Yeah, I remember that one. :lol:

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While many members of the Power Squadron supplied excellent recovery logs, there were far too many drive-by NFs. Disk on the penthouse of a 14 story building... Not Found. (Not even looked for.

Drove by.)

We all hope that Geocac would provide a bit more credibility.

Though my favorite group to laugh at is NJGS.

2/21/1992 by NJGS (MARK NOT FOUND)

RECOVERY NOTE BY NEW JERSEY GEODETIC SURVEY 1992 (FAC) THE STATION WAS SEARCHED FOR AND NOT RECOVERED AFTER A QUARTER HOUR SEARCH BY A TWO MAN PARTY. THE BLACK ROCK OUTCROP HAS BEEN REMOVED. THE STATION IS CONSIDERED LOST.

 

It wasn't that hard to find! Five or six they didn't find about then that he had no problem finding. Oh, well.

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at least he didn't claim the co-ordinates were off, and the mark needed to be moved. :D

I've seen a couple reports from Yosemite that complained about how the mark wasn't at the coordinates it was supposed to be at (they were scaled coordinates, of course), but at least the person who filed those reports didn't suggest that ther marks should be moved to their "correct" places!

 

Patty

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1/1/1983 by USPS (MARK NOT FOUND) [Location: Apex, North Carolina]

 

 

RECOVERY NOTE BY US POSTAL SERVICE 1983 (RKG) NOT RECOVERED - HEAVY UNDERGROWTH SEVERELY LIMITED ACCESS TO FENCE LINE FROM U.S. 1. - OBSERVER IS FAMILIAR WITH REFERENCED HOLIDAY INN SIGN, HAVING SEEN IT THIS PAST WINTER. WILL ATTEMPT RECOVERY WHEN FOLIAGE GOES DORMANT THIS COMING WINTER.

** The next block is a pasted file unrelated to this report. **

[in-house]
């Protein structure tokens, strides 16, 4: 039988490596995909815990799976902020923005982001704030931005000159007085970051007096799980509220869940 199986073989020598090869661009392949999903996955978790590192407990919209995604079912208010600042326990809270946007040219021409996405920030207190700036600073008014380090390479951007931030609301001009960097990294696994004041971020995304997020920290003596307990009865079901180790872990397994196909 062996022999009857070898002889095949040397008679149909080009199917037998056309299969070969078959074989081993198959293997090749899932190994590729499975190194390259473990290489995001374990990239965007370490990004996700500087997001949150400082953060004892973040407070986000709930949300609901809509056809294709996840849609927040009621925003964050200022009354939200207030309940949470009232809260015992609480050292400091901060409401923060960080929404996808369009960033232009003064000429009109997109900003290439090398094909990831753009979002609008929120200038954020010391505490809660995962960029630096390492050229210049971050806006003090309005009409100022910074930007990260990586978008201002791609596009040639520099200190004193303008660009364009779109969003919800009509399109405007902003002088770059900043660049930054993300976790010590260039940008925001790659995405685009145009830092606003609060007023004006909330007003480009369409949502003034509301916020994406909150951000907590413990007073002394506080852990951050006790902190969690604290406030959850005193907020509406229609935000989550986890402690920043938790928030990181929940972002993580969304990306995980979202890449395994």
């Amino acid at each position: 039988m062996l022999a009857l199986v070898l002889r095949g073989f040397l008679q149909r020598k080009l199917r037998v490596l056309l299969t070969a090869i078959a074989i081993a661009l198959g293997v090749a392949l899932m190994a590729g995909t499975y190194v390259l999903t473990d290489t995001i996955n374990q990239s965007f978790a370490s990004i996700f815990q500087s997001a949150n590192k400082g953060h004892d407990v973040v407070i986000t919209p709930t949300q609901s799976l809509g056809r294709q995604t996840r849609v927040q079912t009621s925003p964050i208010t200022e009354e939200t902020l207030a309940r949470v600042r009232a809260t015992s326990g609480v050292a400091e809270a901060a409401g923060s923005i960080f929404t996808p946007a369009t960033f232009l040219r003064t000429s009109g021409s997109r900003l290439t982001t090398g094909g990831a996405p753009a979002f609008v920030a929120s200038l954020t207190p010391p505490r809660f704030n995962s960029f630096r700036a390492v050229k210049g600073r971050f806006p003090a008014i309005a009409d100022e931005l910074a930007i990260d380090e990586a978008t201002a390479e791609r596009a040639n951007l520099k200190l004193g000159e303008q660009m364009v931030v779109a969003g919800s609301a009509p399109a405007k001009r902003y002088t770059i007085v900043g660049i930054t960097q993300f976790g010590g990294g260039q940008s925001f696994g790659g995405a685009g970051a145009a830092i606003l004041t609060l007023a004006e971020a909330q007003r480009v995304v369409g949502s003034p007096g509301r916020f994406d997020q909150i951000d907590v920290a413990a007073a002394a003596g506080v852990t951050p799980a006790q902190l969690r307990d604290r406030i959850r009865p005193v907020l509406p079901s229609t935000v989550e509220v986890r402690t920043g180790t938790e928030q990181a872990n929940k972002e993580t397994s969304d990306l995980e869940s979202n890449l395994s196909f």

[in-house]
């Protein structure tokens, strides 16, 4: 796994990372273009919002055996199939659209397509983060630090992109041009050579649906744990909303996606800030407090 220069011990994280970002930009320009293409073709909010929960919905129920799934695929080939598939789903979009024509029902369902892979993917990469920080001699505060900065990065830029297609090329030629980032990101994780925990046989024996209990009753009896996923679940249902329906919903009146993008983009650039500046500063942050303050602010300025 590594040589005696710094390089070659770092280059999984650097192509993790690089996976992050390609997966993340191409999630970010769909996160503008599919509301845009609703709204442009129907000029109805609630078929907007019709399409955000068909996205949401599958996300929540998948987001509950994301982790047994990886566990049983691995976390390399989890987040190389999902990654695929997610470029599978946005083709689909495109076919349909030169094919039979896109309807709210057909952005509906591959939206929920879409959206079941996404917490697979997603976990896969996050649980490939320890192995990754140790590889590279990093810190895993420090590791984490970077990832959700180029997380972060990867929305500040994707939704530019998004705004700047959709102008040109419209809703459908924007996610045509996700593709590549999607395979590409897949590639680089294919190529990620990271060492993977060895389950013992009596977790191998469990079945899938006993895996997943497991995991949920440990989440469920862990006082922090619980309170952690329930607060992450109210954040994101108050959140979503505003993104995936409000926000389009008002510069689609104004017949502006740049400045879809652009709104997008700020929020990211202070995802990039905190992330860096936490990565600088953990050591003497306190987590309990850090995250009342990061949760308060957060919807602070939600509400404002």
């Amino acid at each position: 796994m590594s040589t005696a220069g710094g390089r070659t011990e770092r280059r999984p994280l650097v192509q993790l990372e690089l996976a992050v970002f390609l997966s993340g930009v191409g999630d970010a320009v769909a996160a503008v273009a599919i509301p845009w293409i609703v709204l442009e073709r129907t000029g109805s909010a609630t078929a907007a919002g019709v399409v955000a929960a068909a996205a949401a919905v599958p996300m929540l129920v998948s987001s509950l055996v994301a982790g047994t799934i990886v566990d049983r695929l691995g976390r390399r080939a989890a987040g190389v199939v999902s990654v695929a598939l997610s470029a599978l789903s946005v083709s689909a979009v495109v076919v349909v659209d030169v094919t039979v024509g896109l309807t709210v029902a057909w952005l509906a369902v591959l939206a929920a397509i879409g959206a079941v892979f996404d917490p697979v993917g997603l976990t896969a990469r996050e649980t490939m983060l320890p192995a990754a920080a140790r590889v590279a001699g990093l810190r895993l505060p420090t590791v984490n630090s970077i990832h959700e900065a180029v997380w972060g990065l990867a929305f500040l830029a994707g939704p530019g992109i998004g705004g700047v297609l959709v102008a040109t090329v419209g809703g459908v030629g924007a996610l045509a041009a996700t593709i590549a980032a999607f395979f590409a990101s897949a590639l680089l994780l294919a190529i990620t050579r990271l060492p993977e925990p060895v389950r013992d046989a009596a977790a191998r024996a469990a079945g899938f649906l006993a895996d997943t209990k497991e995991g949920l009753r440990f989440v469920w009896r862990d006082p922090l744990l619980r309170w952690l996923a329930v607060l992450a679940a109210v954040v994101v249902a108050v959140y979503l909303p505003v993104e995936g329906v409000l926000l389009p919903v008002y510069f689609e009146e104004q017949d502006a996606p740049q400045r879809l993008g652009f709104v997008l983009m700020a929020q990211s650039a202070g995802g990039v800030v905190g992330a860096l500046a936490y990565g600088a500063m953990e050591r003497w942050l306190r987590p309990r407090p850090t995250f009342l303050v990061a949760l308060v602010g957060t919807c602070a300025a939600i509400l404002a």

Maybe we should add the US Postal Service to the list of questionable recovery submitters. :)

 

Which raises the question, why would the Postal Service be looking for a benchmark? Or was it really the US Power Squadron? The data sheet for EZ1064 at NGS (see below) differs from what is visible at geocaching.com/mark (above). Wonder if there was a revision sometime after the year 2000? Either way, I see no indication that "RKG" ever went back for another look.

 

-Paul-

 

 

NGS Data Base:

 

EZ1064 STATION RECOVERY (1983)

EZ1064

EZ1064'RECOVERY NOTE BY US POWER SQUADRON 1983 (RKG)

EZ1064'NOT RECOVERED - HEAVY UNDERGROWTH SEVERELY LIMITED ACCESS TO FENCE

EZ1064'LINE FROM U.S. 1. - OBSERVER IS FAMILIAR WITH REFERENCED HOLIDAY

EZ1064'INN SIGN, HAVING SEEN IT THIS PAST WINTER. WILL ATTEMPT RECOVERY

EZ1064'WHEN FOLIAGE GOES DORMANT THIS COMING WINTER.

 

 

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Just my three cents..

 

While some information would be useful - like it bbeing in the middle of the road, I think the TONE of the report could have been more professional.

 

I'm out of money now, darnit.

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Just my three cents..

I'm out of money now, darnit.---foxtrot_xray

 

That was fast. "Easy come, easy go." :) Since it's the end of the month, and knowing you're broke, perhaps NGS will get our expense account checks in the mail to us in the next few days.

 

Regarding the whimpy recovery report above, I just realized this could NOT have come from the US Postal Service. With an apology to Dave Letterman and his "Top Ten" list, here's why:

 

REASON NUMBER 3. The Postal Service would have sent in a First Class report.